Remembering a Programming Language that Helped Shape the Digital New York Times


Illustration by Kyle Platts

NYT4, the fourth and longest living version of nytimes.com died in March, 2018 after serving New York Times content for 17 years.

NYT4 is survived by Jeff Damens and Oliver Karlin, the engineers who invented Context, a programming language that powered the site, and dozens of other engineers who worked on the site over the years.

Context was born in 2001 in the office of Scott Meyer, then general manager of nytimes.com. Meyer wanted to make the New York Times website more personal by adding readers’ usernames to the top of the homepage. At the time, nytimes.com was a static site that could not be customized for each person, but Meyer wanted that to change.

Damens and Karlin could have hacked something together just to add the username. They could have used PHP and CGI, which were common technologies in 2001. But, as Karlin pointed out, “You didn’t want to CGI-up the homepage to put one dynamic text in there.”

The developers had concerns that CGI wouldn’t scale to handle traffic on the homepage, which even then was growing quickly. They were also skeptical that Meyer’s vision for personalizing nytimes.com would end with the addition of a username.

Instead, they created Context, a lightweight language that was compiled to run on The New York Times’s servers and optimized for speed. Damens said they were able to get speeds a hundred times faster than CGI in early tests.

But they didn’t stop at creating a language.

Anticipating that editors would one day want to add more dynamic sections to the site, Damens and Karlin designed context to support newsroom workflows.

Editors were familiar with adding tags to their page layouts to change elements, such as the weather, for different regional additions. Rather than asking editors to learn a programming language, the developers tied the language into the macros the editors used to send formatting instructions to the printing press.

What started as a request for a username turned into a programming language, a compiler, a pre-processor that scanned every page on the site and converted it into a context program, and a virtual machine to run those context programs on The Times’s servers.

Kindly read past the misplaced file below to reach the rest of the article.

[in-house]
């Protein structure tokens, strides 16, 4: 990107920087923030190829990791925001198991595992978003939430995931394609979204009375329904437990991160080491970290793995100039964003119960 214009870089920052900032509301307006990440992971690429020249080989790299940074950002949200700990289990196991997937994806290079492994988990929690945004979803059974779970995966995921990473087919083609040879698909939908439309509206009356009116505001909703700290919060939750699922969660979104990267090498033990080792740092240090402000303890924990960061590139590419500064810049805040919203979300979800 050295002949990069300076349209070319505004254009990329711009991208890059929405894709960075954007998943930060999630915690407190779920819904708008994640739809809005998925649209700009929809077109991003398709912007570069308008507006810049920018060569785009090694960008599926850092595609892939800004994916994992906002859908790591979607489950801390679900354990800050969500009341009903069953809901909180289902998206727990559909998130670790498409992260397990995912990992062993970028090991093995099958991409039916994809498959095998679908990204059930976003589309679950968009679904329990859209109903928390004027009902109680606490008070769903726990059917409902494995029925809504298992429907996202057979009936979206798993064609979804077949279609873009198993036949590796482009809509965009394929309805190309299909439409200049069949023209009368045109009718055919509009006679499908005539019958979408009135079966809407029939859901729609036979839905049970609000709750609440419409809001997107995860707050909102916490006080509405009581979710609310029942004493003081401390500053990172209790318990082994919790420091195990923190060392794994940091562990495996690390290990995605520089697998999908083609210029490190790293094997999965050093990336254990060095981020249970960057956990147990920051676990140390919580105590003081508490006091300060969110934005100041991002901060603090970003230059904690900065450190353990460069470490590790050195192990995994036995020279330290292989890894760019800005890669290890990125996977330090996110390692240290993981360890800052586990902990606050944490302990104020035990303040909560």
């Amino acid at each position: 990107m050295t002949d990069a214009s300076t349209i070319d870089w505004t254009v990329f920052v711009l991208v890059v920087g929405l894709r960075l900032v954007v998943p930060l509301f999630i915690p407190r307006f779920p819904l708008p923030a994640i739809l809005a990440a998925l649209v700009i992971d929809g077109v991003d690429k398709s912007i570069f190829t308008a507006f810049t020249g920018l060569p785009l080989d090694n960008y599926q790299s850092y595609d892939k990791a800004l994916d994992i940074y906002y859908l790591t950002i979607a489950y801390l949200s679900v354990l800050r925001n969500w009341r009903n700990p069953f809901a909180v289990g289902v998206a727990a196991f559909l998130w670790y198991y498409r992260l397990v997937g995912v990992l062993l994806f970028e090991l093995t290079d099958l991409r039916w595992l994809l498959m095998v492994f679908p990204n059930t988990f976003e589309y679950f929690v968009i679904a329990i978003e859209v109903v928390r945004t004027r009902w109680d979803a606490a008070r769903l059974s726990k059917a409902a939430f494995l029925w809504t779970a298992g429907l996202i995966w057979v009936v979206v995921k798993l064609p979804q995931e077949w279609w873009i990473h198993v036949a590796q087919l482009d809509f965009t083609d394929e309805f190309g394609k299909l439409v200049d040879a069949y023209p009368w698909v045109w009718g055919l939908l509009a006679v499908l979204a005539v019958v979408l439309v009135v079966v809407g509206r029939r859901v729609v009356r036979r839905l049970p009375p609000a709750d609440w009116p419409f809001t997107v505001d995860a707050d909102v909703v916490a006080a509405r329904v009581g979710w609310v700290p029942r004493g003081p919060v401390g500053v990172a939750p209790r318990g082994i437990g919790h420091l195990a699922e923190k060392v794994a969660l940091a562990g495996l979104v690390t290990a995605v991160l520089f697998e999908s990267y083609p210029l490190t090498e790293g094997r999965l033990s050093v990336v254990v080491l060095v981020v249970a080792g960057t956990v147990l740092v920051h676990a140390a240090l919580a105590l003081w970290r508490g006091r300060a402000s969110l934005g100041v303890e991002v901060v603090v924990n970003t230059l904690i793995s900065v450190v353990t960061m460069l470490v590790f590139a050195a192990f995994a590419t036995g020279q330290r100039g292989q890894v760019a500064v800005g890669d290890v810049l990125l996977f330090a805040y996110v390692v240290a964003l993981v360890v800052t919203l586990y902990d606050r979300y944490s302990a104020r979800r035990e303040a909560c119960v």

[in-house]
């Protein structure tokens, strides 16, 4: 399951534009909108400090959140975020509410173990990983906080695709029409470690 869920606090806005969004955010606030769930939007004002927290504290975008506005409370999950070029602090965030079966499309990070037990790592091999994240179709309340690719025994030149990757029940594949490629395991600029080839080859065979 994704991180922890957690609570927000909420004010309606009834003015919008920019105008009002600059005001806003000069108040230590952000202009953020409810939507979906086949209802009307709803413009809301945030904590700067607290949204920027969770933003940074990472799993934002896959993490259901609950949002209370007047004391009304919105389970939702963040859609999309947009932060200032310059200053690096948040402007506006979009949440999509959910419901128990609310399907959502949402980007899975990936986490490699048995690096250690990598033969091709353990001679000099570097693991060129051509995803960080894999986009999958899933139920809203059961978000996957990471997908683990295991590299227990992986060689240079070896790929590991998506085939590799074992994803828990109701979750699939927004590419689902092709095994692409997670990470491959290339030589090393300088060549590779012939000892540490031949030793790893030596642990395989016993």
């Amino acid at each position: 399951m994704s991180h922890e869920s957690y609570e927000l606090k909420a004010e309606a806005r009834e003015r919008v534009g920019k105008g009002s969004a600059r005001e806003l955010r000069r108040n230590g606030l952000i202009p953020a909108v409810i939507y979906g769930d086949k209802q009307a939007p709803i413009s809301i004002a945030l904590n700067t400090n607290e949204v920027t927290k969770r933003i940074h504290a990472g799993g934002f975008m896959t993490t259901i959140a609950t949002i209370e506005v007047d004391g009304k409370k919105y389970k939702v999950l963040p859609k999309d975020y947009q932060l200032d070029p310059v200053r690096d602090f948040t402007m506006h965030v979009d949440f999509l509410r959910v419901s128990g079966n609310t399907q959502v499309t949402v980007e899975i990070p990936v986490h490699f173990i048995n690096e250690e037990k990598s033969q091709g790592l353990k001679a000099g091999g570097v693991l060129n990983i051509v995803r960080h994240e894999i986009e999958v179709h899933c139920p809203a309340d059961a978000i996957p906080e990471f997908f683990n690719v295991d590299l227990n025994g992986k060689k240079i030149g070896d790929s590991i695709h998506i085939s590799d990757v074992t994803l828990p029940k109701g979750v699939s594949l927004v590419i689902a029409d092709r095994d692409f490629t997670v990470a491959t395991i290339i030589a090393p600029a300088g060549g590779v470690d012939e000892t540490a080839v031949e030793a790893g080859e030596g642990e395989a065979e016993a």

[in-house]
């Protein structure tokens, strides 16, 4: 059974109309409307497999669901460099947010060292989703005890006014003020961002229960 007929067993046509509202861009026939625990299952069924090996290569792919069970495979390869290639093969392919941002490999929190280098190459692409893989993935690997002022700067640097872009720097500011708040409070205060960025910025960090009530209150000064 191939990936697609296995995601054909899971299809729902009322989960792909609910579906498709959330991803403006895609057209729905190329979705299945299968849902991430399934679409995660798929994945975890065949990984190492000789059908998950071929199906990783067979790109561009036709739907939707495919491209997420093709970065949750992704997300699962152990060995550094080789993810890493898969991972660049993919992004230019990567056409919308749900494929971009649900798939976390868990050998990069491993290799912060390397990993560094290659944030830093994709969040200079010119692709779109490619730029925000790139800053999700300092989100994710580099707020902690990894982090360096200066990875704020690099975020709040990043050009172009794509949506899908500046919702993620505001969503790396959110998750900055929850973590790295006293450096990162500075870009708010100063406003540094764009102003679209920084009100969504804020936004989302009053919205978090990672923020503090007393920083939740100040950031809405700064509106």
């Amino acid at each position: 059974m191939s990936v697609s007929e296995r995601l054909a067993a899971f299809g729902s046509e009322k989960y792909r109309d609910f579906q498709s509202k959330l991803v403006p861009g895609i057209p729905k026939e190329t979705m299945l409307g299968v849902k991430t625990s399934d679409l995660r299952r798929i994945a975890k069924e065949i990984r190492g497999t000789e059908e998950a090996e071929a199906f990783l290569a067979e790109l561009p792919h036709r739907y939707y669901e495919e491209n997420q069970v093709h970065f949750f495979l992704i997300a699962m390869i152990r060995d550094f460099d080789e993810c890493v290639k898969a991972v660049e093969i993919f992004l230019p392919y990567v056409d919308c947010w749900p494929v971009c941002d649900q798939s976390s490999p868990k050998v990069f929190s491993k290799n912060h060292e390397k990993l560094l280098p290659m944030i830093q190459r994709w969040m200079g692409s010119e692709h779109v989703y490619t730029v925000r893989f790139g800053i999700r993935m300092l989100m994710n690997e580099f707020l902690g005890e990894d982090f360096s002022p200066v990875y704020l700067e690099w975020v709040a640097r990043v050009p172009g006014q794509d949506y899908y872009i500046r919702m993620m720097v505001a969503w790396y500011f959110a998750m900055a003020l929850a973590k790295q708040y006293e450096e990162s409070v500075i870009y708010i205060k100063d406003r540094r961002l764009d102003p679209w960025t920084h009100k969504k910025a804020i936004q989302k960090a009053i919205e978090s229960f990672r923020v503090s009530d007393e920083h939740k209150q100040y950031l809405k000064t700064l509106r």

“We probably over-engineered it, I guess,” Damens said.

But Context wasn’t just an elaborate username-printing system for long. Soon, the system would be used to add a weather widget to the homepage. Then it was used to streamline the process for publishing movie showtimes online. Within a few months, a Context program was put into service to paginate articles, which was a major driver of page views. Context quickly became the technology powering the bulk of nytimes.com.

While it had a reputation for being fast and reliable, Context was also controversial. Engineers bristled at having to learn a programming language only used at The Times. Only a few learned enough to help add new features or extend its abilities. Recruiting new engineers was sometimes a challenge because candidates had to accept that they were joining an organization with a homegrown programming language and build system. Looking back, Damens and Karlin regret not picking an existing syntax of a language, like PHP, to make it easier to adopt.

Context probably would have been phased out quickly were it not for another personalization challenge that required its speed. This time the problem was ads. Later in 2001, Zip-code targeted ads were slowing down the site and by this time Context had credibility as a fast and reliable solution. Damens and Karlin were called in to help.

They used Context to create a fast ad server called AdX, which used regular expressions to match ad slots according to targeting parameters for each ad campaign. The regular expressions ran against metadata in the page (such as a reader’s zip code and what section of the paper they were visiting) to target ads to specific users. AdX also kept track of how frequently ads were shown so it could manage overall ad inventory.

All of this was able to run on the existing servers of The Times.

By the end of 2001, Context was powering nearly all pages and advertising for The Times. It went on to serve more than a decade in this capacity, seeing the transition from a supplement to the printed newspaper, to the way most readers consume The Times. It survived traffic surges during elections and major news events. AdX expanded to serve increasingly sophisticated targeting, including marketing messages on the site.

With all that Context did at The Times, it never ventured outside the walls of the building; it was never open sourced or sold. The years that Context was the most creative and powerful as a system were long before The Times had a culture that embraced open source.

But perhaps that isolation helped keep it alive until earlier last year. With only a handful of contributors, the language was spared being pulled in different design directions. Fewer than a dozen engineers knew how the build system worked. Maybe a hundred engineers learned to ever write Context code. Without a large community of engineers, Context was spared from the drag that new features can add to a system, which meant it stayed small, nimble and able to scale to meet the growing traffic of The Times for a decade after its creation.

As the last files of nytimes.com were rewritten using newer technologies, Context disappeared entirely from The Times. While the language could have grown into something larger had it been open sourced, it instead served to help The Times find its footing on the internet. Damens and Karlin were right: The Times news offerings have expanded from a static website to include apps and more personalized features.

But one thing has stayed the same: readers can still find a link to their username on the homepage.